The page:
CYM Ecclesiology Lecture – Human Being
The External Constitution of the Human Self
When God created Adam, the crowning glory of his creation, he looked at him, shook his head and declared shamelessly to the whole universe, "that's not good!" That is, it was not good for a man to be alone. This is not merely because we enjoy a bit of company, but because our identity is rooted in our relationships with others, relationships that largely define who we are and how we relate. To be human is to be in relationship, that is to share with others a mutual vulnerability that enables us to see ourselves through the eyes of another. So God created Eve. We are created to live in community, with other people and with God himself. This is why the fall was such a tragedy. Adam's sin resulted in a desire to hide from God, and - in a sense - to hide from Eve. They had separated themselves from God and from one another, so the banishment from God's unmediated presence in the garden of Eden, was simply the outworking of the choice they had made to run away from God! We witness in this little story, a basic picture of what it means to be human, and what it means to be de-humanised. This is perhaps most simply communicated with two simple pictures, which will be called to mind throughout all that follows:
On the one hand, there is the human self, confined within its own limits, its own boundaries, its own securites. Theologically this is best described as self-centredness. One early theologian described human sin as 'man turned in on himself'. That is precisely what we see in figure 1. A picture of self-sufficiency, of no need for others and therefore no need for God. That is, this self-centredness manifests itself in unholy pride towards God. The deafening roar that resounds unmistakably through all the quiet, restrained, sophisticated delicacies of Western politeness, can be heard quite clearly: "We will not have this man to rule over us". (refs) As a driver confined within the air-conditioned cocoon of his respectable car lobs obscene gestures at anything beyond that cocoon which may hamper his progress, so modern man sits behind the steering wheel of his own life, throwing two fingers up at anyone that hampers his enterprise, in the knowledge that he will never have to confront those he has insulted. But throughout scripture, God identifies himself with the stranger, with the outcast, with the marginalised and rejected. In ignoring such people we ignore God himself, in abusing such, we abuse God, just as in reaching out to them, we may find God.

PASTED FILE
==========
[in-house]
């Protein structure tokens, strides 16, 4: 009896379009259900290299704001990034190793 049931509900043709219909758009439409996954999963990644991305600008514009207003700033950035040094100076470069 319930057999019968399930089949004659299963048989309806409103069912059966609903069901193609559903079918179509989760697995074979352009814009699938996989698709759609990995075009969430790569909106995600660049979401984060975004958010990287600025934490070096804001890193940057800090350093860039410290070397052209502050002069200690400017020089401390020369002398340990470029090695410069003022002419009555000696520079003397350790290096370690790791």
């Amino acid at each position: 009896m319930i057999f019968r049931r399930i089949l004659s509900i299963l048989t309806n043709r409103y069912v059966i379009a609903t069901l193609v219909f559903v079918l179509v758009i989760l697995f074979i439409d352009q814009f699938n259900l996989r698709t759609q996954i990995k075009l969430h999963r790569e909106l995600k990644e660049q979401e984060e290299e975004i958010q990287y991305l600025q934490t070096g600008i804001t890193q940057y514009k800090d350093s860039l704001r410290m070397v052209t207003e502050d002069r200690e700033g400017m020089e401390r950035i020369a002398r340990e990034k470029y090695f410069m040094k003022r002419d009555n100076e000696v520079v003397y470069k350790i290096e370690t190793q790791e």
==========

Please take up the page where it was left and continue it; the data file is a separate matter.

The External Constitution of the Self
This brings us to figure 2, a picture of the open self. Here there is a self whose driving forces are determined by that which comes from beyond the boundaries of the familiar and comfortable, with the result that she cannot help but reach out beyond those boundaries. Theologically, it is God himself who first reaches into this self from beyond. The first move comes at the hands of a holy God, holiness, in biblical terms, referring to that whose origins lie beyond the boundaries of our familiarity. Grace, on the other hand, is what happens when that from beyond our world enters into our lives so as to transform them. The penetration of our world from beyond is the primary move. Our human response to that divine initiative is that of welcome, as we open ourselves to the God from beyond. Paul's instruction is thus to 'make room for God' (ref).
The two figures here outline two ways of living, but cannot readily be used as labels to tag onto individuals or even communities. Although figure two is the truly human way, there remains always an inescapable gravitational pull back into figure one. These two conditions co-exist uniquely in each human life. There is no room for smugness, no pious assumptions that I belong to figure 2, whereas those with whom I disagree are the narrow minded sinners of figure 1. Although one might commit to the lifestyle of figure two, and this book aims to encourage precisely that, it is no once-for-all move that forever frees us from figure 1. ‘He who says he has no sin deceives himself’!
Self deception however, is a prime characteristic of the postmodernism outlined above. As Vance Packard had seen, inhabitants of a consumer culture are programmed to think that they break boundaries (or that there are ‘no boundaries’), that they are open to others, that they are free of self-centredness. By thinking that we can, of our own resources, escape the monstrous gravity of selfism is the invisible cultural delusion of postmodernism. When exposed by an undercover TV reporter, a crooked estate agent recently justified her greed-driven behaviour by declaring, ‘I’m not selfish, I just have to have that BMW’. Very few people believe they are selfish, or closed, or unenlightened. We are indoctrinated with the unquestionable belief that we have freedom of choice, freedom to make what we can of ourselves. That is, that to be human is to break the boundaries that would shape us. In terms of the figures offered above, this makes the primary move for humanity, from the self outwards:
Fig 3: Salvation by Action